The days of simple arcade games in which imaginary flying saucers are shot out of the sky by unseen assassins are long gone; today’s players are expected to compete with unvetted opponents around the world, to whom they talk on headsets. And in the latest development, they are being actively encouraged to indulge in very much non-imaginary gambling.
“Loot boxes” is the child-friendly term given to a feature of online games which use predatory and persistent techniques to persuade players to spend money as they go. Many have linked the practice to problem gambling in later life, and last month the House of Lords Gambling Committee said such methods should in future be considered as games of chance and regulated as such.
Loot boxes are a modern version of Take Your Pick on ITV – virtual treasure chests concealing undisclosed playing tokens that can be used either to enhance status or to get one over on an opponent. Each comes at a price.
The promise of a big reward for little outlay is, of course, tempting, especially to a child. But because the prize is hidden, you don’t know what you’re getting until after you’ve got it, and very few games reveal up front how often the more desirable items are won. The web is awash with stories of players who have frittered away small fortunes trying to get a particular bonus, and usually failing. Only the other week, four children were reported to have spent nearly £550 in three weeks on packs of footballer cards for their Fifa team on the family’s Nintendo Switch console, in the vain hope of finding Lionel Messi among them. Each transaction cost between £12 and £32.
Another family told of their son having spent £3,160 in one game, cleaning out his entire savings.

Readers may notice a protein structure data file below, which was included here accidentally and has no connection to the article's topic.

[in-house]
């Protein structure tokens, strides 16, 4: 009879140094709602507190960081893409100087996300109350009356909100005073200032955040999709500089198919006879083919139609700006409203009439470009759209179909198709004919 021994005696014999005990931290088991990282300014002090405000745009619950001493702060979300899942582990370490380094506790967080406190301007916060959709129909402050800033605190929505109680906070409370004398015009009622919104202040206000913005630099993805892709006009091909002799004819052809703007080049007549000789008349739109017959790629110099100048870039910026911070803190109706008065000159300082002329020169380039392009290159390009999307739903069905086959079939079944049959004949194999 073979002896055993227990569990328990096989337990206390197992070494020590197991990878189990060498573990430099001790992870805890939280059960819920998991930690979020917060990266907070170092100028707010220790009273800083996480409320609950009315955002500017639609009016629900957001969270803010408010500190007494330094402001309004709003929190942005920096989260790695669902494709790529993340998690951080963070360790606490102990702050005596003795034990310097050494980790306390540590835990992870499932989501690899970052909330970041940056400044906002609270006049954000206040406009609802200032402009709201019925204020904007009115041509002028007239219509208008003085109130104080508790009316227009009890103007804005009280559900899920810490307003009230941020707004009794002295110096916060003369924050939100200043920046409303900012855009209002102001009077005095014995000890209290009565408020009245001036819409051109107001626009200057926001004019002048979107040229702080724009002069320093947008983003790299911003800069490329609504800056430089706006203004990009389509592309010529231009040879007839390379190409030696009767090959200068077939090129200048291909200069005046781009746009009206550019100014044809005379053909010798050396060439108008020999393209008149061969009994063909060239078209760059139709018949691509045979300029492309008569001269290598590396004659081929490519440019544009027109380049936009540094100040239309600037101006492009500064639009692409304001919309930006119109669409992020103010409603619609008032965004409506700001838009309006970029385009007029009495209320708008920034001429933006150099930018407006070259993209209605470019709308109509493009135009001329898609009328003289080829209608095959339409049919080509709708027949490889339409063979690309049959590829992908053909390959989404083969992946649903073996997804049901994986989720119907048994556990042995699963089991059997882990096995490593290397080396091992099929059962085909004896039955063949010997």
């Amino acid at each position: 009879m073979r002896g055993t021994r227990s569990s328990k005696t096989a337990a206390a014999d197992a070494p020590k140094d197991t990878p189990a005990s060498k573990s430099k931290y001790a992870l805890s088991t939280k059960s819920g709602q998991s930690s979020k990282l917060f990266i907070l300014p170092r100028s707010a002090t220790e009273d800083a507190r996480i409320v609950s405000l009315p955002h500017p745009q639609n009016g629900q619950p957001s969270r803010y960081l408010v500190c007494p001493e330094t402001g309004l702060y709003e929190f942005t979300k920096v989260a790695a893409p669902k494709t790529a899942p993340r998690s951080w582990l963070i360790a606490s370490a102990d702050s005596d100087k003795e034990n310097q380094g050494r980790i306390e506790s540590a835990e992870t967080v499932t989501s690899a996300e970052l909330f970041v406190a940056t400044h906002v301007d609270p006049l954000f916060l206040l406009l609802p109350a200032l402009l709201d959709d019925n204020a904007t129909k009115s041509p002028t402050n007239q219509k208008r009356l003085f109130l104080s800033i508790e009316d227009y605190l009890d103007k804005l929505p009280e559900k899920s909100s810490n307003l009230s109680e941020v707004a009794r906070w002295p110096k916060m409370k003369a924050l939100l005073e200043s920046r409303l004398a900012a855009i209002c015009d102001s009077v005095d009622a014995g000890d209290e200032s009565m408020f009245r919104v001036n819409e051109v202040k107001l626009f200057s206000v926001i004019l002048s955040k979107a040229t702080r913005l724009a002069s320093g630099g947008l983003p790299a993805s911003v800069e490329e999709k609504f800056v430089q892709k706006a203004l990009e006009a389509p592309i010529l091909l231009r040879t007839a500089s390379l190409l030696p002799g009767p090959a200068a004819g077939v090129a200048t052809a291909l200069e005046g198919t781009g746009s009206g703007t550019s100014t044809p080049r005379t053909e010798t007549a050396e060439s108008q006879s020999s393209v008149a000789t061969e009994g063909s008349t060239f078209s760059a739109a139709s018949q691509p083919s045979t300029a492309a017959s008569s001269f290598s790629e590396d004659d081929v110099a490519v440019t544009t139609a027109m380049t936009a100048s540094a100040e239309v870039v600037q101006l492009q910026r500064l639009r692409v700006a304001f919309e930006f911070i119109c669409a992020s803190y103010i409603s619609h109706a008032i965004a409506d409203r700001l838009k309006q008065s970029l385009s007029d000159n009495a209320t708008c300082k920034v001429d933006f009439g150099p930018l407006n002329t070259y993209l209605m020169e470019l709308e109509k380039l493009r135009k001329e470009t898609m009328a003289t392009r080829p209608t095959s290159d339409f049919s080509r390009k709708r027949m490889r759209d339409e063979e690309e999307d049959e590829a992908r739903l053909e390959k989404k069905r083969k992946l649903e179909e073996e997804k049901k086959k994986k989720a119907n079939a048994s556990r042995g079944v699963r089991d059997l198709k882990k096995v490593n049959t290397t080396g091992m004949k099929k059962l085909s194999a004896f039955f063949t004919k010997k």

In the wake of all this, the NHS has set up a new treatment centre to address mental ill-health linked to addiction and called on gaming companies to root out and ban loot boxes from their products.
It seems likely that Britain will eventually follow the example of Belgium in banning all this, but with 55,000 “problem gamblers” in the country aged between 11-16, and the imminent arrival of new consoles from Sony and Microsoft, the problem is likely to get worse before it gets better.
That leaves the elders of the family in charge in charge of policing how these games are used – and there are a number of practical measures that can be put in place.
The first is to take control of the payment mechanism through which online games and their accessories are purchased. There will typically be one account per console, which can be administered from a website. But it’s also possible for card details to be saved on the gaming system itself – and if so it will be disarmingly easy for players to make a purchase with a single click of a button, perhaps by accident. You will need the cooperation of those who use the system to check for the presence of these and other payment systems, including vouchers and prepaid cards.
If the console in question is an Xbox or Playstation, its users can be confined to a child account, which will prevent them from making purchases. This is a far safer way to carry on than sharing the password to a single unrestricted account, through which nothing purchased in haste and regretted at leisure can be refunded.
Many broadband providers also make it possible to limit the hours in which individual consoles are allowed online, and it’s worth checking with yours before getting out the proverbial sledgehammer and simply pulling the plug.
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